Difference between revisions of "Georgia Power"
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Costs are slightly higher in summer, slightly lower in winter.
Costs are slightly higher in summer, slightly lower in winter
Revision as of 07:59, 7 July 2017
Rules Of Thumb For Estimating Energy Costs
Georgia Power bills can seem deeply mysterious, but there are some ways to simplify it. It's been a year since I've looked at this in depth, but I doubt much has changed. Drop a contact card if I'm grossly wrong.
Georgia Power bills list a ton of riders, but the essence is that there is almost no fixed part of the bill; almost all of it is directly linked to your energy use. (This is in stark contrast to natural gas use here in the Atlanta GA area.)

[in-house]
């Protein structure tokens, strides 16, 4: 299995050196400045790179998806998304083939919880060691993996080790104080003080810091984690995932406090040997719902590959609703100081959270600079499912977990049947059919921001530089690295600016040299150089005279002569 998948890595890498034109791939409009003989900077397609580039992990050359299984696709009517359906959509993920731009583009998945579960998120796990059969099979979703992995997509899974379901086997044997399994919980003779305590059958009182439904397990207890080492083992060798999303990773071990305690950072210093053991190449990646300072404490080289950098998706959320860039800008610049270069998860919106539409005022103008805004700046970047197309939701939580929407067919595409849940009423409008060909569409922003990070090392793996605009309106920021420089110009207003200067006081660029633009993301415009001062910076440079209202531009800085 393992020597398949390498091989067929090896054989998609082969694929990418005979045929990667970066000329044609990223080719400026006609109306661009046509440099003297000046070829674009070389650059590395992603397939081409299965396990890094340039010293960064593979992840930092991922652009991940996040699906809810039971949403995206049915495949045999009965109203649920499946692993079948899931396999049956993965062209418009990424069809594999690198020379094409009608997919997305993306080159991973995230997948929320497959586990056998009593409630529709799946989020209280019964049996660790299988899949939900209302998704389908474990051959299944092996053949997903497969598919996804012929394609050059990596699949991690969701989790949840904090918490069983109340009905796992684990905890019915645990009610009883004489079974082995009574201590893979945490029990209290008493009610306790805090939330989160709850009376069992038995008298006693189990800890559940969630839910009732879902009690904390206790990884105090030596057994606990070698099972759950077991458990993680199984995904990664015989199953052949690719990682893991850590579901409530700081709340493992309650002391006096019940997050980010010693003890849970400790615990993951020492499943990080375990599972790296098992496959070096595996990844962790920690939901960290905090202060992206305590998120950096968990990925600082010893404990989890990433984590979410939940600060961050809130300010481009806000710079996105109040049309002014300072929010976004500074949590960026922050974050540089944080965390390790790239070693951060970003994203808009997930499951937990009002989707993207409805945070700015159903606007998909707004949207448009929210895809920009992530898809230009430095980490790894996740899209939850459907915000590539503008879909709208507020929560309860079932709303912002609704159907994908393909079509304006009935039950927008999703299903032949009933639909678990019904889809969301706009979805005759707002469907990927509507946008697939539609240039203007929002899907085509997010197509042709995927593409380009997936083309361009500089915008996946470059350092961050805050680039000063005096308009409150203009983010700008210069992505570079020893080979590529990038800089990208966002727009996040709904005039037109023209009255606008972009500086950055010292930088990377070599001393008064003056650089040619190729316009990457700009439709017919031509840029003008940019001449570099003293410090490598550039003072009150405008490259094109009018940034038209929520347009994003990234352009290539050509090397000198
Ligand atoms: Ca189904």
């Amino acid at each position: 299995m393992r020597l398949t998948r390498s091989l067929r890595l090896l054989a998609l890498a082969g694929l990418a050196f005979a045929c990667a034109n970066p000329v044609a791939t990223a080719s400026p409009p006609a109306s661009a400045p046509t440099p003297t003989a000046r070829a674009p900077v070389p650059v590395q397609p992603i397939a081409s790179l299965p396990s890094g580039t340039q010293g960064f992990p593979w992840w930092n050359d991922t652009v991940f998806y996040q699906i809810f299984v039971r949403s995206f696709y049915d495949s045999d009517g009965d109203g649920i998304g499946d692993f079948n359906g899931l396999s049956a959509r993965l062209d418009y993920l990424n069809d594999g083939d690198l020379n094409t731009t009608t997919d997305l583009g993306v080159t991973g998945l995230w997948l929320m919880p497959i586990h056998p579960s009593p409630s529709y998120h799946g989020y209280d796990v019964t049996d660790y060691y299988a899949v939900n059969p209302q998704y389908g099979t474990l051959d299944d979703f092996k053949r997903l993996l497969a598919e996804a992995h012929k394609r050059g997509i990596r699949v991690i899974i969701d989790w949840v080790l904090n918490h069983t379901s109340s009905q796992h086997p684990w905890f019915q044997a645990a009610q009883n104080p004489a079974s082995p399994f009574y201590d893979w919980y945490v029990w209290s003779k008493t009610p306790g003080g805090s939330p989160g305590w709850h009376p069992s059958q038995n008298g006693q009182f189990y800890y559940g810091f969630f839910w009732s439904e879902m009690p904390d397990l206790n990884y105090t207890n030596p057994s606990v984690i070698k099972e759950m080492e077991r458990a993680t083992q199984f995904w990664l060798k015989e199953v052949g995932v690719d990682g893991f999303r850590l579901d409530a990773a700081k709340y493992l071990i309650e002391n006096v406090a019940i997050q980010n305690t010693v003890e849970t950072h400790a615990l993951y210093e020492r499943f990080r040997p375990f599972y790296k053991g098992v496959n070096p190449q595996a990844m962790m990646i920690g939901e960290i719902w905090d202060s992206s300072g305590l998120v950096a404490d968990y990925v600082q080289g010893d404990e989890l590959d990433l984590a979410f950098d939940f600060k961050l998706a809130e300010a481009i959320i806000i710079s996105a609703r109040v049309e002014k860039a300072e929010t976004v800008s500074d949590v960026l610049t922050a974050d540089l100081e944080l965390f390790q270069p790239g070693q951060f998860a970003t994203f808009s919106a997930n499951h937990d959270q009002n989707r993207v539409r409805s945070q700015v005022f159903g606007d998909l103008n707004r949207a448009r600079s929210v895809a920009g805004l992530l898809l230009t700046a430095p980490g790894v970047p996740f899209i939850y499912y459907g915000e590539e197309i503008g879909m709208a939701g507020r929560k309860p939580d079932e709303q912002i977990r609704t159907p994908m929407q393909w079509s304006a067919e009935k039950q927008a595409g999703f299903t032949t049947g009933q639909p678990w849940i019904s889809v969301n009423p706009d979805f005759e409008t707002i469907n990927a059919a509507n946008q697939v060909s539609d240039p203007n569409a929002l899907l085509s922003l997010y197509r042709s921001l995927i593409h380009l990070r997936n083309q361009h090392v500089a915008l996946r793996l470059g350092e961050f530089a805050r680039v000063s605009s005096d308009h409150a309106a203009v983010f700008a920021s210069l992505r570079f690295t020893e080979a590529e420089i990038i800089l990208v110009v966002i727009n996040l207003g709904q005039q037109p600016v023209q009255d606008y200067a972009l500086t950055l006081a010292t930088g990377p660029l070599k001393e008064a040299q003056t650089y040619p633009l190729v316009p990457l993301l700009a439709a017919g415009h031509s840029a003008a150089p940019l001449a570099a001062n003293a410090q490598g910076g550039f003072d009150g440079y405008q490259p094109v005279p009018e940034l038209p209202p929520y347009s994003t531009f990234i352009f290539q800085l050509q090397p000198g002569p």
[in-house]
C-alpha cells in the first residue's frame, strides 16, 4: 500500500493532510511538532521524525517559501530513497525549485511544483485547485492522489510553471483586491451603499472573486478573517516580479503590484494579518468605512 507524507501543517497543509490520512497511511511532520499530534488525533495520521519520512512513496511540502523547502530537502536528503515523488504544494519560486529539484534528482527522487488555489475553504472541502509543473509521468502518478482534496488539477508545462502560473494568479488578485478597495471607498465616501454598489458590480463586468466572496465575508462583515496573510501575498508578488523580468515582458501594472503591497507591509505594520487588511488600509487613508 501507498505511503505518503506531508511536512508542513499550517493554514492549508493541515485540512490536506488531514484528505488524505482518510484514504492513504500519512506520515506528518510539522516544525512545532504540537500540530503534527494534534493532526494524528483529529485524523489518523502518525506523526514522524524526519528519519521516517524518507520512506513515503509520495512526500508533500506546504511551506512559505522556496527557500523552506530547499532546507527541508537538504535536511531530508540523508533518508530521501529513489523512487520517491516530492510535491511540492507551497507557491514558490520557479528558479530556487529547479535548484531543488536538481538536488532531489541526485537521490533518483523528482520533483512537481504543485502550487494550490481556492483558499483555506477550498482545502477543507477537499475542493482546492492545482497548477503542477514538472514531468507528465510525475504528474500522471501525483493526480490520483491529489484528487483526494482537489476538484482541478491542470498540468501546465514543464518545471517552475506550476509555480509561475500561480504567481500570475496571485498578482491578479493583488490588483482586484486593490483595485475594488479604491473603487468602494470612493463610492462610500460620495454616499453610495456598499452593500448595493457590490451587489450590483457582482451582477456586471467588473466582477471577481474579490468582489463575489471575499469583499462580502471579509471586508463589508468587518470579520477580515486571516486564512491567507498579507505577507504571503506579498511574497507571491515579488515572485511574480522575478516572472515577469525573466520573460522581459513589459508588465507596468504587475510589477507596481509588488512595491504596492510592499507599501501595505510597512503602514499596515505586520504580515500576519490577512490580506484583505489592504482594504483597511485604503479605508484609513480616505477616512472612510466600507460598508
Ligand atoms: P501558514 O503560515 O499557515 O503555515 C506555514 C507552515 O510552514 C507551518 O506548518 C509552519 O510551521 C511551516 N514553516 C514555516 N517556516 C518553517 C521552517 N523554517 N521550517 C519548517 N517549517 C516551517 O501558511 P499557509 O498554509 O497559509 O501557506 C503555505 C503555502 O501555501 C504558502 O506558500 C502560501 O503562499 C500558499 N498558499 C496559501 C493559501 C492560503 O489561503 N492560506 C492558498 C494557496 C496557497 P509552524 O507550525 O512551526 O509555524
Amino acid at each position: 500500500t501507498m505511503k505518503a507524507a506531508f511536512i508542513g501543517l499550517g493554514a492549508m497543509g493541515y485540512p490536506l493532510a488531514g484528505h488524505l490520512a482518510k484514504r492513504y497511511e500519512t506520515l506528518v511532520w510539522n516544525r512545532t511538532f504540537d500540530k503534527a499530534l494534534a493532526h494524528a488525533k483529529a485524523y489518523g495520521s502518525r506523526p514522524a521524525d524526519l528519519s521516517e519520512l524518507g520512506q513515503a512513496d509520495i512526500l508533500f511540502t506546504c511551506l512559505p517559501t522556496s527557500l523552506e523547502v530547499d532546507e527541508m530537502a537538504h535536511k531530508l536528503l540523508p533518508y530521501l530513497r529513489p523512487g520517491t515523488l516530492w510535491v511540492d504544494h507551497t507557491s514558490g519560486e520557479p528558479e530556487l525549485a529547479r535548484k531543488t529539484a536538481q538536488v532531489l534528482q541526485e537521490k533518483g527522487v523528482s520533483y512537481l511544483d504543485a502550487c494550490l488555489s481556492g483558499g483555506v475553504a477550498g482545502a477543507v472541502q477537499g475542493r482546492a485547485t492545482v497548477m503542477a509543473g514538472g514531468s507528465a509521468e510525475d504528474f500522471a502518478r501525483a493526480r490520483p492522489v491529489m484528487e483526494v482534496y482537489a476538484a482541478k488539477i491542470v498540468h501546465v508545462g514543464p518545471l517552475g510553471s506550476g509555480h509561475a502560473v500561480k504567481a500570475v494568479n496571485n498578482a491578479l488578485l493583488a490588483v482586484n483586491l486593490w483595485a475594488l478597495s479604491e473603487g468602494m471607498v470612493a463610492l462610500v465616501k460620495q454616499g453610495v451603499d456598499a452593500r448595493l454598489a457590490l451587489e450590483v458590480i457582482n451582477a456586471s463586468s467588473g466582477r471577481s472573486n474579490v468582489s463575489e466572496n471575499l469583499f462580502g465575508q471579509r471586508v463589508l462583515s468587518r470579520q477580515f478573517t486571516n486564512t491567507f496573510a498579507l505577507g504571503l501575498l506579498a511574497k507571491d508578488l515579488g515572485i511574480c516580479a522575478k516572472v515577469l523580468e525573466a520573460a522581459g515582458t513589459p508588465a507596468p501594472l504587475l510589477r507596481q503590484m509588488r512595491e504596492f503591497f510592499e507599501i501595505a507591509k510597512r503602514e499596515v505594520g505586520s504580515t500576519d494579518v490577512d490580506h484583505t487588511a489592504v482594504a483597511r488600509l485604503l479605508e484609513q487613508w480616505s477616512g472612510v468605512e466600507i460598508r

If you are on the standard (default) residential energy plan, if you divide your kilowatt-hours (kWh) by your total, your cost is about
- 12 cents per kWh
What's that mean? Here's a useful rule of thumb:
- 1 watt for an entire year (24/7) is about $1.00
You can use this simple rule to estimate all kinds of costs:
- A 14-Watt compact fluorescent bulb (CFB) on all year long will cost $14. If it only comes on at dark? $7
- A 100-W PC on for 8 hours a day is $33 a year (100/3)
- An 0.6 W LED nightlight on when dark will cost 30 cents a year (0.60/2)
Pretty simple, eh?
You're welcome. Donations accepted but praise is better.
Costs on standard Georgia Power rates are slightly higher in summer, slightly lower in winter.
In the future, I hope to post a precis of Georgia Power's various price plans, and their implications.